I'd just started converting to CDs when the first Taveling Wilburys album came out. For some reason I bought the album insead of the disc. That probably had to do with the fact that all of these long established musicians were recording long before discs became the norm and buying the album just came naturally. Harrison, Petty, Orbison, Dylon, Lynn and I'm including Keltner as well, because his drumming is absolutely essential to this group, came together and made some fine music. They did it simply and directly by working together as friends and fellow respected creators and craftsmen and forged a union that was so natural it defied the stardom they each enjoyed seperately. For me this is what making music is all about. It's this ability for a group of guys to sit together and hammer out the music and lyrics that will then be recorded and make it's way out into the world to touch people in ways subtle and profound. While Roy Orbison was missed for the "3rd" album his spirit was just as evident as a fresh breeze stirring your hair on a hot summer day. The release of the bonus material was also a natural progression for this set. Watching those vidoes and the recording sessions made time stand still for a little while. For the time I watched that footage Roy and George were still in this world.
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19 of 22 people found the following review helpful
on January 3, 2009
I know this set doesn't claim to be complete but why all the missing songs and videos?

I know of a Traveling Wilburys bootleg that is album length and full of demos and cover versions they could of taken from, perhaps on a fourth disc. Not to mention the B-Sides and extended songs.

But my real complaint is the cropped video. Why must they chop off everyones heads just to fill up your entire screen (1.78:1 new standard of course over the original 1.33:1). Anyone who knows anything about how a DVD's anamorphic widescreen works can tell you how it can better fill your widescreen tv, but in this case you're losing information on the top or bottom (or top AND bottom) of your screen. They do this to all the videos and the documentary. I'm shocked no one else has problem with this or has even noticed for that matter.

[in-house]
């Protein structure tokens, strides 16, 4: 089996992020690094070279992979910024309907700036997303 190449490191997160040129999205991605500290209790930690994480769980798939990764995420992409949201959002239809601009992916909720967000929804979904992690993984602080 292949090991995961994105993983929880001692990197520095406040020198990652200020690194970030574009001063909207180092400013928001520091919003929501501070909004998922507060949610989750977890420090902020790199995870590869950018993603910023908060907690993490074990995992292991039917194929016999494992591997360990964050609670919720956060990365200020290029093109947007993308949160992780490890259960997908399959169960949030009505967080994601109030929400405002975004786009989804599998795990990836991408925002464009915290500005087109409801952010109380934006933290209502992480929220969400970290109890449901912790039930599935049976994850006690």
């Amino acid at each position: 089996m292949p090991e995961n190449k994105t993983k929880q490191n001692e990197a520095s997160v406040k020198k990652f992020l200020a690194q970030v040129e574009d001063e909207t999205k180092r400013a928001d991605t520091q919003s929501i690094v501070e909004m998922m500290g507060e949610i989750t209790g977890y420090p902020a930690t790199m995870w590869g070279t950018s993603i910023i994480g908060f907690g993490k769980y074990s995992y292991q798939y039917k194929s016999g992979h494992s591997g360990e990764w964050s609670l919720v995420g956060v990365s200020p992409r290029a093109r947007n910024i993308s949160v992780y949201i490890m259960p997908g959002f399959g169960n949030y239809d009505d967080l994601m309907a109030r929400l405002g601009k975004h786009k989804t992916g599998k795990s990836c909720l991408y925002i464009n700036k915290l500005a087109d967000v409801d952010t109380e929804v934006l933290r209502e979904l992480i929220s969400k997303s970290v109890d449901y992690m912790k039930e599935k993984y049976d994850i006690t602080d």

Back to what they 'left off': the Nobody's Child video. Hello!!?? What an oversight! But the most obvious piece they made that was left off this set is the original Wilbury Twist video. Presented here is the '2007 version', which is fine. But we catch a glimpse of John Candy and Eric Idle at the beginning of that version and wonder where they went. A quick visit to youtube and you can see the whole thing (while there you can see a bunch of other appearances the Wilbury members made around the 1988-1990 period and their inclusion is debateable as true Wilbury 'Canon' for inclusion here so I won't complain). Gone is Cheech Marin and Woody Harrelson as well as a bunch of other recognizable actors clowning around. What is then missing is a very valuable part of the spirit of this band, how much fun they are and how fun their music can be.

I ought to give this set only two stars for the glaring omissions and edited footage but the music itself is so good I can't give it less than three. In a world where people accept greatest hits albums over complete box sets (where your dollar spent on a particular band could be considered final) we allow these companies to make more and more of the same thing hoping that the next set will be just a little bit closer to being complete. So please when something is not 'complete' as it ought to be feel free to express it in places like this or even better to the record companies themselves or we'll never get what we want.